Hunter Biden Used Father’s Position To Evade 2016 Fraud Charges, House Republicans Suggest
WILMINGTON, DELAWARE - JUNE 06: Hunter Biden, son of U.S. President Joe Biden, arrives to the J. Caleb Boggs Federal Building on June 06, 2024 in Wilmington, Delaware. The trial for Hunter Biden's felony gun charges continues today with additional witnesses.
Credit: Photo by Kevin Dietsch/Getty Images.

Lawyers for Hunter Biden appeared to use his relationship with then-Vice President Joe Biden to help him evade fraud charges as the Securities and Exchange Commission investigated a business linked to the first son, according to House Republicans. 

Lawmakers on the House Oversight Committee and House Judiciary Committee sent a letter to the SEC on Tuesday requesting documents related to its 2016 investigation into several of Hunter’s business associates over fraud associated with business entity Rosemont Seneca Bohai. In his response to the SEC for documents needed for the investigation, Hunter asked for confidentiality because of his father’s position, House Republicans said Tuesday. 

“As a threshold matter, we request that you treat this matter with the highest degree of confidentiality, consistent with Commission policy and applicable law,” Hunter’s legal team wrote on April 20, 2016, according to House Republicans. “The confidential nature of this investigation is very important to our client and it would be unfair, not just to our client, but also to his father, the Vice President of the United States, if his involvement in an SEC investigation and parallel criminal probe were to become the subject of any media attention.”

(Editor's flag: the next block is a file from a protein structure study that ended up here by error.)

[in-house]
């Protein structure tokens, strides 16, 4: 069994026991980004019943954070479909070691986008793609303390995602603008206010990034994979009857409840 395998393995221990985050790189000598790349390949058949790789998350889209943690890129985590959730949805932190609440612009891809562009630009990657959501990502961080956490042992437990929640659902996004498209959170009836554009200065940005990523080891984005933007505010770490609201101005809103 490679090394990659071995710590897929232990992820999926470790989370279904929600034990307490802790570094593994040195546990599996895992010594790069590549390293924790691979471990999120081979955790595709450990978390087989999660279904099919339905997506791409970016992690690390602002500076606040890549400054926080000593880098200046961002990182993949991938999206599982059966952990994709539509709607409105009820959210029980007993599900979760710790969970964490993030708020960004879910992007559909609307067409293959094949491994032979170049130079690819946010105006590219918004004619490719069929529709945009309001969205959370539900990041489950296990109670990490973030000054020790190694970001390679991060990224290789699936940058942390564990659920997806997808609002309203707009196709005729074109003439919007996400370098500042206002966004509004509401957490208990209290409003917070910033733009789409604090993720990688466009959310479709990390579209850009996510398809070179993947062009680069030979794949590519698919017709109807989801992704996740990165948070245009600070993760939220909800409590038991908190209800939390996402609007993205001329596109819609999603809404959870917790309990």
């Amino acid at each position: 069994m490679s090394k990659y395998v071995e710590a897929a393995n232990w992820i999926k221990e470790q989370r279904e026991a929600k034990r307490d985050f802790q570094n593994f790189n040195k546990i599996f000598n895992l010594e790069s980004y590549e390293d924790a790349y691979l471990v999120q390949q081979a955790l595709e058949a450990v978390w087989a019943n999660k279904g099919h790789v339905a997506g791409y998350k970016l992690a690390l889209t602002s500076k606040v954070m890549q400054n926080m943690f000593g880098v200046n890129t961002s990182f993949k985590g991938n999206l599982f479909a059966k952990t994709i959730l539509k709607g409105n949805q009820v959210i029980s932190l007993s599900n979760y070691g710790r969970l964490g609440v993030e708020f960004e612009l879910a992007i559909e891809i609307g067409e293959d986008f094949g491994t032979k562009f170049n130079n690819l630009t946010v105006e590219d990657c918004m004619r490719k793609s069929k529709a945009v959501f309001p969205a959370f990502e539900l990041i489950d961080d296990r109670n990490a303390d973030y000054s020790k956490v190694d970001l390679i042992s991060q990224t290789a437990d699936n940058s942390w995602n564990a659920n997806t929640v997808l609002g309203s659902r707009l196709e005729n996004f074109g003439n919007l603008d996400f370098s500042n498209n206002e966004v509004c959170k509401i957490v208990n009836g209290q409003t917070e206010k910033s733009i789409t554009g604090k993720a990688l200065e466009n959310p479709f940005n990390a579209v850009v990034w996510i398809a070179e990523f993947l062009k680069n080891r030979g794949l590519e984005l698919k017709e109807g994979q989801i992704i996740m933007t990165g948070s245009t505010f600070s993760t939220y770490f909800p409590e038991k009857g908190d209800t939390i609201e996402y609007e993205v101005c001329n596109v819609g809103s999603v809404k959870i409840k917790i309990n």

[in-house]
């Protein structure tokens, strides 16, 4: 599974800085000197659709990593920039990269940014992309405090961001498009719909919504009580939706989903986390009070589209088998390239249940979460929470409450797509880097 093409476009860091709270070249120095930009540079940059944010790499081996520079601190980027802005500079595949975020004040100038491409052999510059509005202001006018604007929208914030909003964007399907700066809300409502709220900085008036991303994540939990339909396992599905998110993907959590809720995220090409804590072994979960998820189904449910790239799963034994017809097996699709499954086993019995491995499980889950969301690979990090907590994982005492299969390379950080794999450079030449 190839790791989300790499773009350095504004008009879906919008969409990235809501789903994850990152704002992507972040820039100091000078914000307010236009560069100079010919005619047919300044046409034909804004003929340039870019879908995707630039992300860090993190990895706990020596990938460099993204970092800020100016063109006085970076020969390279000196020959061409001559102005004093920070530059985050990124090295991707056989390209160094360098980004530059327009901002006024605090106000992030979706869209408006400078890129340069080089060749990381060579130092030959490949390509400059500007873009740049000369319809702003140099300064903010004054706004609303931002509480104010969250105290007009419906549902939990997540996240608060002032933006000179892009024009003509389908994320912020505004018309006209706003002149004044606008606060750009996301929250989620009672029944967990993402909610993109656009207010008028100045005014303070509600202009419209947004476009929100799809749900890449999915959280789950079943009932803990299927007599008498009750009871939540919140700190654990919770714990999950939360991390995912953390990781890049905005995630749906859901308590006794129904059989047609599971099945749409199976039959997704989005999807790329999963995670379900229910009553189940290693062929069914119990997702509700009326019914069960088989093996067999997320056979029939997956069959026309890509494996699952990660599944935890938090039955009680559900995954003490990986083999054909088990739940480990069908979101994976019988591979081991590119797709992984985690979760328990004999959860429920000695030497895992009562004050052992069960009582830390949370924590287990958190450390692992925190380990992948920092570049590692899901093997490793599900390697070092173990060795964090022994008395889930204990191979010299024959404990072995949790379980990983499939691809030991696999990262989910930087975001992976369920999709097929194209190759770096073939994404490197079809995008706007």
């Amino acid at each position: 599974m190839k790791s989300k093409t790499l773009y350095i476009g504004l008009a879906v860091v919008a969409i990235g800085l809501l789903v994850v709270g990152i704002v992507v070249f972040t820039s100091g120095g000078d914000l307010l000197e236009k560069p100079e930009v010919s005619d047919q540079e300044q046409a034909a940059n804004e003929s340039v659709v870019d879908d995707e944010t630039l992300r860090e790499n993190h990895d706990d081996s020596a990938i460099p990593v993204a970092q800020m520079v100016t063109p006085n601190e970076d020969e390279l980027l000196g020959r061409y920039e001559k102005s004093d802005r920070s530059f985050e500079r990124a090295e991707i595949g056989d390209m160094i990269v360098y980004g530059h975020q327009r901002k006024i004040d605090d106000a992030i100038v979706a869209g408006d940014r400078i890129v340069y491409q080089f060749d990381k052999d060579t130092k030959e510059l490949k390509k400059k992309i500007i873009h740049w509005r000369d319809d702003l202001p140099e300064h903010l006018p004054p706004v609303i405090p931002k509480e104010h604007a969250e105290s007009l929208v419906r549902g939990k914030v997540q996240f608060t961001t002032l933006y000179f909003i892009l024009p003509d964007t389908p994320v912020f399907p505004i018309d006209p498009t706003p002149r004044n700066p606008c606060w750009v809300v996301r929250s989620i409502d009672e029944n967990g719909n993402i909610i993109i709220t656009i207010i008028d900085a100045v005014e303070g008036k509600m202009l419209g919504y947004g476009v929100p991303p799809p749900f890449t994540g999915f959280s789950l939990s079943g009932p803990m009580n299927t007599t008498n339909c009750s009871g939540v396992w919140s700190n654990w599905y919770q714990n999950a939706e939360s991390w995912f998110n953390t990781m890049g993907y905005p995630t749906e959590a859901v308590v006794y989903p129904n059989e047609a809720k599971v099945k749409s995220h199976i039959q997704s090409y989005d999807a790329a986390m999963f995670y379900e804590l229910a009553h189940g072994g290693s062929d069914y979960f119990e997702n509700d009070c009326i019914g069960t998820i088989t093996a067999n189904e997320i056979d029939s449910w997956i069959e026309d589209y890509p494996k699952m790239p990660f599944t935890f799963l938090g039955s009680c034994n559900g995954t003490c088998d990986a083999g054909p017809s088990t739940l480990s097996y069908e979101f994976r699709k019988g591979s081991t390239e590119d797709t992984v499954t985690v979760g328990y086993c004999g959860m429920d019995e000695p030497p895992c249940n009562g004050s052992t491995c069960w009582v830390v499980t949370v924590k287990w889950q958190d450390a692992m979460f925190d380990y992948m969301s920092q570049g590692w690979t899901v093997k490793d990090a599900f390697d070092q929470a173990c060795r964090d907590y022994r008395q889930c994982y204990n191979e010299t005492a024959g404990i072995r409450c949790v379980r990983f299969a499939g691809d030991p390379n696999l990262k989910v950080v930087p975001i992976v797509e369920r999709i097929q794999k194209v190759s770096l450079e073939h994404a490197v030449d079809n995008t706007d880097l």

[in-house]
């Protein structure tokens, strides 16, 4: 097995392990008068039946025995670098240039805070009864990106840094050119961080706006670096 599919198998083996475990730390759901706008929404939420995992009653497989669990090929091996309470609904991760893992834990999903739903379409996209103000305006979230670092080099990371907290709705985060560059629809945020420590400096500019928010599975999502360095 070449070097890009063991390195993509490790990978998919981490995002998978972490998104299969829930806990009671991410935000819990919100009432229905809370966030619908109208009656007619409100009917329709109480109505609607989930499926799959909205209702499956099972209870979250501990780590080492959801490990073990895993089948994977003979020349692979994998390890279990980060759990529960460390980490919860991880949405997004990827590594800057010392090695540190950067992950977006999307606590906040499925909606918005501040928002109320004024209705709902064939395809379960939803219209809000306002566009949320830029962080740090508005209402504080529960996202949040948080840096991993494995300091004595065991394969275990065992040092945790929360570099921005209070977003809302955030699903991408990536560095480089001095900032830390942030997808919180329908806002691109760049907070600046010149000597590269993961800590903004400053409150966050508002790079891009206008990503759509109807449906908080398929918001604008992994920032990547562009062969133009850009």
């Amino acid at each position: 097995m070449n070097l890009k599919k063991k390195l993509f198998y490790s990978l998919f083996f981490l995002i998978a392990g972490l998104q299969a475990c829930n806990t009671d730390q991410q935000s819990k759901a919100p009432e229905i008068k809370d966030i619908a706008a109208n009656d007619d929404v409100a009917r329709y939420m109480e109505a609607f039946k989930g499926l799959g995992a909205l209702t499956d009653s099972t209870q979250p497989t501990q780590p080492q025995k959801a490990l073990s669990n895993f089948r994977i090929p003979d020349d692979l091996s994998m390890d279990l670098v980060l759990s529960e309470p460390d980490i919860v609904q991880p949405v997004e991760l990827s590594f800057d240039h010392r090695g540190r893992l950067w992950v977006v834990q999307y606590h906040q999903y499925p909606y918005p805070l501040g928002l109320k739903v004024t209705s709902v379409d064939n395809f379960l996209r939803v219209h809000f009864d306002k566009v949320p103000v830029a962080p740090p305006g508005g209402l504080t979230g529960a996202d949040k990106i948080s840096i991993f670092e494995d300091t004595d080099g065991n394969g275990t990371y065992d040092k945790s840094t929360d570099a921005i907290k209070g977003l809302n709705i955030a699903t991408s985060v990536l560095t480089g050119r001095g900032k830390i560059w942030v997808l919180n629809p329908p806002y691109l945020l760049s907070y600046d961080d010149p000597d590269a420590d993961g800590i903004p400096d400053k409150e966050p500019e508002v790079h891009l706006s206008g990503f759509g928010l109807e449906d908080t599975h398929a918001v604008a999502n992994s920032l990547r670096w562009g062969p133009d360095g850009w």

Just weeks later, the SEC charged multiple individuals associated with Rosemont Seneca, but not Hunter Biden, with fraud charges. 

According to the lawmakers, Rosemont Seneca had a bank account used “to funnel other foreign payments and benefits to Hunter Biden, including money from Ukraine and a new sports car from an oligarch in Kazakhstan.”

Devon Archer, a former partner of Hunter who was convicted over the scheme, previously testified that Hunter was the corporate secretary for Rosemont Seneca. Hunter has told the lawmakers that he did not have a position at the entity.


Reps. Jim Jordan (R-OH) and James Comer (R-KY) wrote that Hunter appeared to use his father’s position to escape prosecution over the fraud scheme. 

Their Tuesday letter asks SEC Chair Gary Gensler to provide documents about the agency’s investigation into the fraud, specifically in relation to Hunter Biden’s involvement with Rosemont Seneca.  They also asked for a transcribed interview with Tejal D. Shah, the attorney who led the investigation into the Rosemont Seneca fraud case.

“Mr. Biden’s response gratuitously invoked his father’s position as the Vice President in what could be interpreted as an effort to discourage further SEC scrutiny,” House Oversight Chair James Comer (R-KY) and House Judiciary Chair Jim Jordan (R-OH) wrote. “And on May 11, 2016, the SEC published a press release — announcing the charging of seven individuals—with no mention or charging of Hunter Biden.”

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